This paper explores the view that, on Mumford’s account of the purist, to the degree that the purist adopts an aesthetic perspective, he or she doesn’t watch the sport in question, and to the degree that he or she does watch the sport, there is a loss of aesthetic appreciation. The idea that spectators oscillate between partisanship and purism means that the purist is unable to avoid either the Scylla of not actually watching the sport, or the Charybdis of loss of aesthetic appreciation at any given point. Ultimately there seems to be both a sport-shaped hole and an aesthetic-shaped hole in Mumford’s account of the purist.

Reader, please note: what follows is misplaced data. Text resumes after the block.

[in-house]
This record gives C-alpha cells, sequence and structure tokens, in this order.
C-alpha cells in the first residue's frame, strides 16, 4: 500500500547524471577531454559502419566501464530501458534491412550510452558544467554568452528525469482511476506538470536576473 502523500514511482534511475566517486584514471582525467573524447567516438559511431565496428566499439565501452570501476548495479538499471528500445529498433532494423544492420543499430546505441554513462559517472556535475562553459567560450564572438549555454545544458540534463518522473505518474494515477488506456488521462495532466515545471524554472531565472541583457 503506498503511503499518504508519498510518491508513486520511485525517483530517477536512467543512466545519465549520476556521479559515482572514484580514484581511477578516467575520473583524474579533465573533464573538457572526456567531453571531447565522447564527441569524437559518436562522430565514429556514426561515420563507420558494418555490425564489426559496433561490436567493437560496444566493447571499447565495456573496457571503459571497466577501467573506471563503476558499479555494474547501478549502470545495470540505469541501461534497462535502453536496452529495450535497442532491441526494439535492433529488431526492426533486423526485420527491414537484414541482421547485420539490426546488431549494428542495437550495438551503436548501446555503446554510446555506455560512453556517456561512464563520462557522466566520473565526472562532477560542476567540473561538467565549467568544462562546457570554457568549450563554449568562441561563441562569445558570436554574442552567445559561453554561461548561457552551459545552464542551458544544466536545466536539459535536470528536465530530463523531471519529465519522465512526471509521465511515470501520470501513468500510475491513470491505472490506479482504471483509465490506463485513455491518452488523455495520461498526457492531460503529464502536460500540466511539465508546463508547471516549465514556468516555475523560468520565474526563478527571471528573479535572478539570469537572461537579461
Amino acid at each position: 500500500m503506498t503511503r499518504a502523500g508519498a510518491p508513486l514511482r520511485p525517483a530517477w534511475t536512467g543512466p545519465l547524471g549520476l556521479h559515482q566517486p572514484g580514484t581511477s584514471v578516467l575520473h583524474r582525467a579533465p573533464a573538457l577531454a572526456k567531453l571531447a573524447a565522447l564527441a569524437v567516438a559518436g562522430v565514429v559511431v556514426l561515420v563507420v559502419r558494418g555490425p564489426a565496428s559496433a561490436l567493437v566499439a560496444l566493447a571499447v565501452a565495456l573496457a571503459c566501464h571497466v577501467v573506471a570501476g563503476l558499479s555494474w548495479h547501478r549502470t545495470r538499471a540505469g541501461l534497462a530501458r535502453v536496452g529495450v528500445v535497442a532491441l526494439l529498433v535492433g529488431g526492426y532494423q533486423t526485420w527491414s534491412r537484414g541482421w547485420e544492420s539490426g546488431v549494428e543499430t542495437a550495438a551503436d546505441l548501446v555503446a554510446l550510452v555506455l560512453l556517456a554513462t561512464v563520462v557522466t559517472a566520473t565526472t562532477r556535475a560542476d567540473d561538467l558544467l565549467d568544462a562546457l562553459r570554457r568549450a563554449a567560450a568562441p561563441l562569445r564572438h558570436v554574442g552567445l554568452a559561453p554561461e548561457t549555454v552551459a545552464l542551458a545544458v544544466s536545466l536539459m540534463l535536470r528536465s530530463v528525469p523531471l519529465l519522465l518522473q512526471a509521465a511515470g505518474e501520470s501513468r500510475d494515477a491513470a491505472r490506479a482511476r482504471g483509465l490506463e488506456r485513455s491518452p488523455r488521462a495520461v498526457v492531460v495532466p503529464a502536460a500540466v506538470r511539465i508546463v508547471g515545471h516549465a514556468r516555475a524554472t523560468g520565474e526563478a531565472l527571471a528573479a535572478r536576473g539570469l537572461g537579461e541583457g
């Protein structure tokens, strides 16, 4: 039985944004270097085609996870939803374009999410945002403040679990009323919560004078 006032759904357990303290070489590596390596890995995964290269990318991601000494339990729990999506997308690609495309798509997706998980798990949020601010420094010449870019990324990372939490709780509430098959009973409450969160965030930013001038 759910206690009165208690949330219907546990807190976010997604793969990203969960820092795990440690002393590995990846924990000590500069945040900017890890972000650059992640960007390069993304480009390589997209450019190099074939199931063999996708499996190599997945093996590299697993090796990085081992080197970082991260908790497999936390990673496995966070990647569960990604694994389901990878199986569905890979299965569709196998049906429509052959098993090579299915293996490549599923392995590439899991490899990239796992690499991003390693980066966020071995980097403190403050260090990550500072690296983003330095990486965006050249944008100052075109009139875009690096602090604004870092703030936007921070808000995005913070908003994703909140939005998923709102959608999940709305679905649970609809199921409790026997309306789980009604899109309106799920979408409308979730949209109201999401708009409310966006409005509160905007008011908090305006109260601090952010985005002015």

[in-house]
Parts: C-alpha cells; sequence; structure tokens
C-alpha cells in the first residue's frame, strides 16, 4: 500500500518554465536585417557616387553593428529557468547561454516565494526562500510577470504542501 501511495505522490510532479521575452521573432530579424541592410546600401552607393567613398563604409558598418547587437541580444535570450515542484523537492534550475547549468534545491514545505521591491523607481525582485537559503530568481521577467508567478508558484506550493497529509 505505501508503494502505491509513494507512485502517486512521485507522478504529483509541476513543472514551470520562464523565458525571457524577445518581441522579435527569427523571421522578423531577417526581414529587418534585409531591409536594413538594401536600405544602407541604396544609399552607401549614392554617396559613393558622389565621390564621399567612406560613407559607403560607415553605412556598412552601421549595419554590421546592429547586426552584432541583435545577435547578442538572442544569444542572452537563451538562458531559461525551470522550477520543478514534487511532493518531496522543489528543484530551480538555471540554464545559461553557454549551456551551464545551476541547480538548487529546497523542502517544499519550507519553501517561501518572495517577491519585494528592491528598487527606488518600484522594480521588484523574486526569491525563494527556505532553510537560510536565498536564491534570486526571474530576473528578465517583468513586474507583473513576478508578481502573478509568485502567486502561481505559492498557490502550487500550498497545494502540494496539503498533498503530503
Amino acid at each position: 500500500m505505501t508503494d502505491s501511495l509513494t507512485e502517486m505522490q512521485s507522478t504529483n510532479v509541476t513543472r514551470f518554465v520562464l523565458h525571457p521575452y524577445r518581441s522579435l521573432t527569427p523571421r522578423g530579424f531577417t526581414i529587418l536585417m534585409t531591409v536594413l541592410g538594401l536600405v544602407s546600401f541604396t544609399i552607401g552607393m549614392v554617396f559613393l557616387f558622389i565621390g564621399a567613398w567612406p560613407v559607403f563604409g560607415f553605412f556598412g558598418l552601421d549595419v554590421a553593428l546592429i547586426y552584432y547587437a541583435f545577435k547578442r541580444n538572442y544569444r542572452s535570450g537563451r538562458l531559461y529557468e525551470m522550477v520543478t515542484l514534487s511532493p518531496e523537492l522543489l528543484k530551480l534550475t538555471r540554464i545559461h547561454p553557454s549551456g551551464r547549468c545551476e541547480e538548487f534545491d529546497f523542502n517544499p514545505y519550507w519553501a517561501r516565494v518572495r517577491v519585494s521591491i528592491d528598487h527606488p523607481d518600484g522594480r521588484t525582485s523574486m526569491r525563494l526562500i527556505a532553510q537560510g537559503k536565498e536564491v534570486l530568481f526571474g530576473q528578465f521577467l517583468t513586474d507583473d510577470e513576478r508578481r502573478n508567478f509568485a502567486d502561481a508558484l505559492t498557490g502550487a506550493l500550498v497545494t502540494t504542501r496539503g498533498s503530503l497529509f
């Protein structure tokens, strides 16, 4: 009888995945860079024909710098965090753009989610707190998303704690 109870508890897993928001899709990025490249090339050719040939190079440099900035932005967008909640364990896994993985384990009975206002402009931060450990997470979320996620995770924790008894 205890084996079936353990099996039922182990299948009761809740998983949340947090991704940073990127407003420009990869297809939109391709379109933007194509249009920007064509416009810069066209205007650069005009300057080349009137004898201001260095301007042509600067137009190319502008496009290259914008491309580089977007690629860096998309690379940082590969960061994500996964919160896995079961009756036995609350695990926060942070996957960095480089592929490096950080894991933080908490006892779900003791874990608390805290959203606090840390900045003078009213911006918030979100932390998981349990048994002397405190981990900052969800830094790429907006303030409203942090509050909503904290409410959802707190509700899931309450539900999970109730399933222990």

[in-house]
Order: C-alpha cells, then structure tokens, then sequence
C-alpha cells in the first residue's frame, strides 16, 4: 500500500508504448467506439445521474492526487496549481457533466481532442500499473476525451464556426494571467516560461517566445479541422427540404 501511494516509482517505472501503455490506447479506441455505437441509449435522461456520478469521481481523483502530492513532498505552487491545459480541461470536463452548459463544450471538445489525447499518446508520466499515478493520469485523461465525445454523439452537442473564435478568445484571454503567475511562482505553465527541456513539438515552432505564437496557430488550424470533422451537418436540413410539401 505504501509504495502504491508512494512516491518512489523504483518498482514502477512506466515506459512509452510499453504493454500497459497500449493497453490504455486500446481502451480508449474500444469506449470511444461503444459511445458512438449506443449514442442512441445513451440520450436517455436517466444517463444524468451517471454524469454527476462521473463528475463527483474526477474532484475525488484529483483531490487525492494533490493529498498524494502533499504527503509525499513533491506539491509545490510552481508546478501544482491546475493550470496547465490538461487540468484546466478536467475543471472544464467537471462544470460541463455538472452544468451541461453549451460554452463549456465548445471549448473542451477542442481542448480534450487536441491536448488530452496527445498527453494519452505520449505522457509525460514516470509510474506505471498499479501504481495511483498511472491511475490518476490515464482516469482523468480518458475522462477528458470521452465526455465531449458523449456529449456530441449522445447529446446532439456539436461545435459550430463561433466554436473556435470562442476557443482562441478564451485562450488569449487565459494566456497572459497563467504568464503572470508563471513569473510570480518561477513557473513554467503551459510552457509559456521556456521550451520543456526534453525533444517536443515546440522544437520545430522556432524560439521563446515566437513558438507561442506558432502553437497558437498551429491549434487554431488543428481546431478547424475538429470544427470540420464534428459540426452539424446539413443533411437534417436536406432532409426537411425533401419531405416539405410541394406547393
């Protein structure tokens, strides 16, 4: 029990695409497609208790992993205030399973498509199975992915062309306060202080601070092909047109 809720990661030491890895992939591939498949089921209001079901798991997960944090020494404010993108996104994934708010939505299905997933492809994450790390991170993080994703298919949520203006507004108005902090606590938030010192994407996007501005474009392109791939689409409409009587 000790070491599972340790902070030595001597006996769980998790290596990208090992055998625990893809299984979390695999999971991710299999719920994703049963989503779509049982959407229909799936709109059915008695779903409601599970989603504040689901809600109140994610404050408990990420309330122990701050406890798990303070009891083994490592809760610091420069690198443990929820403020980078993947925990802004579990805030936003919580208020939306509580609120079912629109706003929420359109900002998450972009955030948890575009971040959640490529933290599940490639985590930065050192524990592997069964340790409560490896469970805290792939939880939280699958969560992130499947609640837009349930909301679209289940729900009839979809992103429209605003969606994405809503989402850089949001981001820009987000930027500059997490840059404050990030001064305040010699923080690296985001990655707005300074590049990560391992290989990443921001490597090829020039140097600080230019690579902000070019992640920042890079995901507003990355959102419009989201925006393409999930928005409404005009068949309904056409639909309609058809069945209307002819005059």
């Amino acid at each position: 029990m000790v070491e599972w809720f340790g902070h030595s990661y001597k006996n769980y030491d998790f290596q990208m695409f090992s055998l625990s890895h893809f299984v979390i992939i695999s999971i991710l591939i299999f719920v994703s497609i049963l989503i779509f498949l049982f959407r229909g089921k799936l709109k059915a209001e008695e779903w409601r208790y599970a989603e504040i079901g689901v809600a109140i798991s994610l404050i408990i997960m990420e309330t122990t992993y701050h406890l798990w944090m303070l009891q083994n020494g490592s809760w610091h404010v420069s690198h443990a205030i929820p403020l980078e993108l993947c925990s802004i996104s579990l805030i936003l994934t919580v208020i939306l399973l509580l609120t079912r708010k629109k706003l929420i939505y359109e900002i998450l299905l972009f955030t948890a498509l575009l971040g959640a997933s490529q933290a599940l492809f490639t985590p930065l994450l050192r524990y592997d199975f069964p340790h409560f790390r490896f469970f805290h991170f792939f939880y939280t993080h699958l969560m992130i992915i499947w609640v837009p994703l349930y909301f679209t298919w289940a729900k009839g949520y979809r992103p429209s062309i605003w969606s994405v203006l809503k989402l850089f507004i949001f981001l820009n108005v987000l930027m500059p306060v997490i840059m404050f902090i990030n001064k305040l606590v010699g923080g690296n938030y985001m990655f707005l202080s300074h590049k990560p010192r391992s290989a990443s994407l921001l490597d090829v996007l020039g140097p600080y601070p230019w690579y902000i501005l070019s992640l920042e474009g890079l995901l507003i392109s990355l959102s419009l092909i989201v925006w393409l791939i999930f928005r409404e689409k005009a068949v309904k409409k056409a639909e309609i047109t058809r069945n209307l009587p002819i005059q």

It is argued that oscillation is incapable of dealing with the problem precisely because it is disjunctive in nature and entails the spectator either watching sport from an aesthetic perspective or from a partisan perspective at any given time. An alternative conception of the aesthetic is considered that offers one way of dissolving the purist’s dilemma.
- partisan and purist
- sport spectatorship